Weekly Questions and Answers

By George Trigg, GRT Engineering
and Nick Liberto, Powder Coating Consultants

Welcome to Powder Coating magazine's Weekly Questions & Answers column. Questions for this column are submitted by powder coaters just like you who are seeking ways to improve efficiencies and solve every day problems on their powder coating lines.



8/29/2016 - Q: We currently run three lines with automatic spray guns and a reclaim system. My question concerns particle size. When does the particle size become a safety concern? What’s the best method of rotating recycled powder so that it doesn’t become a safety hazard or affect the chargeability/transfer efficiency? I thank you for your assistance. J.A., Kowloon, Hong Kong

A: This is a bit like powder coating 101. The overspray is made up of mostly smaller particles because they don't get a charge like the larger particles do. So that’s the dominant particle size of the reclaim. I hope your powder system efficiency is at least 60 percent. Much less than that and you’ll have material handling problems. You shouldn’t have any issues with smaller particles if you’re using a 60 percent virgin to 40 percent reclaim ratio. Too many small particles will affect the cured powder appearance some, not a lot, but some. More important, too much reclaim, that is, small particles, will cause fluidization and application problems. It can get so bad that you won't be able to fluidize the hopper or move the powder to the guns. The small particles in themselves won’t be a safety problem. Although I'm not sure what your idea of a safety problem is, they will have some small affect on dust-to-air ratios. When this happens, you can risk an explosion or fire, but this will occur when a spark is present. So, if you have a dirty hanger, and the ground is poor, there will be an arc between the gun electrode and the hanger/part. This can cause a fire. An explosion is extremely rare, and a fire is unlikely if you have the proper spark detection systems installed. Now hear this: The particles don't have to be small for this to occur. It can and usually is regular powder particles that are involved. And if the hangers and conveyor are grounded properly, you won't have a problem. —G.T.


8/22/2016 - Q: I have just had my engine and exhaust powder coated. The engine is okay so far, but the down pipes have bubbled up. Why is this? Many thanks. D.D., Cirencester, England

A: Because the powder coater did not use a heat-resistant powder coating on the exhaust. Eventually, all the powder coating on your exhaust will flake off the parts. Next time, request a dual resin with silicone heat-resistant powder coating formulated for exhaust systems (and gas grilles for that matter). Color choice will be limited, but at least it won’t flake off when the coating is used on parts where the heat is above 275°F. —N.L.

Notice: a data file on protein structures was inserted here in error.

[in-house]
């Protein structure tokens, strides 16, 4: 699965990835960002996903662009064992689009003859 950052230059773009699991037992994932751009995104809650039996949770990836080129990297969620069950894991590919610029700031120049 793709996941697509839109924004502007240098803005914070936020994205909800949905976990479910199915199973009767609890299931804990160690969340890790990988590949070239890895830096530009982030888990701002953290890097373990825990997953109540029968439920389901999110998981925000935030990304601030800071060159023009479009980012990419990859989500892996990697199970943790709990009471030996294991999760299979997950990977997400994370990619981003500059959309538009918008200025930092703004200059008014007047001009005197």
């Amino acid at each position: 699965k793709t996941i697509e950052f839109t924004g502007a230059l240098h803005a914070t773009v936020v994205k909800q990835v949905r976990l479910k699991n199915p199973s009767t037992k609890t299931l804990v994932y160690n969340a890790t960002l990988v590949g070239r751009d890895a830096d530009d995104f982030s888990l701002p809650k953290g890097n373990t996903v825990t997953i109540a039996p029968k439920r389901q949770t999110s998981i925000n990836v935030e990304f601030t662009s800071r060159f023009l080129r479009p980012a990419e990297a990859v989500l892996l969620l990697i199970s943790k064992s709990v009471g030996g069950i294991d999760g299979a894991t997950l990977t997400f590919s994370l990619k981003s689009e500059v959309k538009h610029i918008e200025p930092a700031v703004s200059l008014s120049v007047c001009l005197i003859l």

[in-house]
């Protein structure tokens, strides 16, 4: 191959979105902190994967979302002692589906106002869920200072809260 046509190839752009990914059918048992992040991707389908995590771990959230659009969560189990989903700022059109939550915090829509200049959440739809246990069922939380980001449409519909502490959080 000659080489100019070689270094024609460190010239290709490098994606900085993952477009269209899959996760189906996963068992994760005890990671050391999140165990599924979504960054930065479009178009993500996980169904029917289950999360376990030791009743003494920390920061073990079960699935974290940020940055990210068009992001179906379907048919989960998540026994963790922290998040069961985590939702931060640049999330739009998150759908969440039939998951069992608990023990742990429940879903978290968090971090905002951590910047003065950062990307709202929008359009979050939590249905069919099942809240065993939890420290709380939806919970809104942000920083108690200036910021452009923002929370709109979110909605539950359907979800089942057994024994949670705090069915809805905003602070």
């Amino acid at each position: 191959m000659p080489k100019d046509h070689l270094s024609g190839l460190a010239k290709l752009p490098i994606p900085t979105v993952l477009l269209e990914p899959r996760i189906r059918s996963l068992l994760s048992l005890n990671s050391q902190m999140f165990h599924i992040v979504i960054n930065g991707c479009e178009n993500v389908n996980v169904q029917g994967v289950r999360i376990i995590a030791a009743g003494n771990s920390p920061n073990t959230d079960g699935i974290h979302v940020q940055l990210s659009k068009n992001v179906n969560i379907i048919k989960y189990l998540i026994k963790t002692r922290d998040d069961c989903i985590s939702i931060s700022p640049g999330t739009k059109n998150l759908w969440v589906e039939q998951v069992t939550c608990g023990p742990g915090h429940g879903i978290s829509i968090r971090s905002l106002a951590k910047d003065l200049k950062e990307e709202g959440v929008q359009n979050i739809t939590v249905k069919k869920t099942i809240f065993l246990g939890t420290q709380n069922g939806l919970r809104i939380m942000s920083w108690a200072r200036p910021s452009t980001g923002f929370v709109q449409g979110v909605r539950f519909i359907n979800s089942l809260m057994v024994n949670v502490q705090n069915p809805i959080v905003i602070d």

8/15/2016 - Q: I’m interested in getting feedback on coating plastic. A lot of people are looking at coating plastic based on heating the plastic first. I think there can be irregularities not only in the film build, but also in the gloss and surface of the powder, smooth or textured. Just wanted to let you know, you give great information. C.J., Markle, Ind.

A: Coating of plastics is a challenge, and I find it interesting that some people seem to think they have an answer and others don't. Sometimes, just a minuscule thing makes the difference. When I was working on an experiment for a plastic car body, we tried a liquid spray-on material that was purported to enhance electrostatics. If it did, we didn't notice it, and preheating of the parts became a necessity. We worked many long hours trying to arrive at a proper preheat temperature. Part of the problem was, immediately after preheat, we had to get the body into the powder booth. Well, the powder booth needed to have the reclaim blower on, so it was introducing ambient air under force, which began to cool the part. Allowing for this made for a lot of trial and error on the correct preheat temperature. We sprayed powder with the electrostatics on because the fan pattern was enhanced by the electrostatic field. This effort helped in uniform distribution of the powder. The powder film was within 0.03 mil from side to side on the car body. There are companies that are applying powder coating to plastic bottles. The bottles are on a spindle and rotate, so application is relatively simple. The bottles are preheated in some cases. In other cases, they’re sprayed with the aforementioned electrostatic enhancer. Each of the companies thinks its way is best. Well, who knows. Gloss and powder surface will be affected by the thickness of the plastic because of reinforcing or just plain variances in the plastic. This will show up directly in the powder, usually where preheating is the attraction for the powder. —G.T.